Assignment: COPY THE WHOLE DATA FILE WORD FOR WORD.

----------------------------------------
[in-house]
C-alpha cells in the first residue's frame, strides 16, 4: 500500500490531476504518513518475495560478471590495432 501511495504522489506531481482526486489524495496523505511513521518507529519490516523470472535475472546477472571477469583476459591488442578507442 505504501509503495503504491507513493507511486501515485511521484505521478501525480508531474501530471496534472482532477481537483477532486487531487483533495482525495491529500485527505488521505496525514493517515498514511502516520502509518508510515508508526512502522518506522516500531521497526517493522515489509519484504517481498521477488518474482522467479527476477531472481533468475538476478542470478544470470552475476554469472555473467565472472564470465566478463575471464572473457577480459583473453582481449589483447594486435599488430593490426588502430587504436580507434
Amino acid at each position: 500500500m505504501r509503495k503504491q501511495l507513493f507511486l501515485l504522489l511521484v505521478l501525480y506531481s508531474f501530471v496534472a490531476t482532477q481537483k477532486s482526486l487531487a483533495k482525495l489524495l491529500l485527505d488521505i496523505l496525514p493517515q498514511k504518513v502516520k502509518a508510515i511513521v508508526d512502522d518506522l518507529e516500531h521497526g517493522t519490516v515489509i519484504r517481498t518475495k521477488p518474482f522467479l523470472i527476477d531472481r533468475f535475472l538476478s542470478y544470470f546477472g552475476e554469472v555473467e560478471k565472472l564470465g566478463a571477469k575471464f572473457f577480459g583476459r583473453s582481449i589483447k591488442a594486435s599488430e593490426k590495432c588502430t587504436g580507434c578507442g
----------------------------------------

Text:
[in-house]
C-alpha cells in the first residue's frame, strides 16, 4: 500500500490531476504518513518475495560478471590495432 501511495504522489506531481482526486489524495496523505511513521518507529519490516523470472535475472546477472571477469583476459591488442578507442 505504501509503495503504491507513493507511486501515485511521484505521478501525480508531474501530471496534472482532477481537483477532486487531487483533495482525495491529500485527505488521505496525514493517515498514511502516520502509518508510515508508526512502522518506522516500531521497526517493522515489509519484504517481498521477488518474482522467479527476477531472481533468475538476478542470478544470470552475476554469472555473467565472472564470465566478463575471464572473457577480459583473453582481449589483447594486435599488430593490426588502430587504436580507434
Amino acid at each position: 500500500m505504501r509503495k503504491q501511495l507513493f507511486l501515485l504522489l511521484v505521478l501525480y506531481s508531474f501530471v496534472a490531476t482532477q481537483k477532486s482526486l487531487a483533495k482525495l489524495l491529500l485527505d488521505i496523505l496525514p493517515q498514511k504518513v502516520k502509518a508510515i511513521v508508526d512502522d518506522l518507529e516500531h521497526g517493522t519490516v515489509i519484504r517481498t518475495k521477488p518474482f522467479l523470472i527476477d531472481r533468475f535475472l538476478s542470478y544470470f546477472g552475476e554469472v555473467e560478471k565472472l564470465g566478463a571477469k575471464f572473457f577480459g583476459r583473453s582481449i589483447k591488442a594486435s599488430e593490426k590495432c588502430t587504436g580507434c578507442g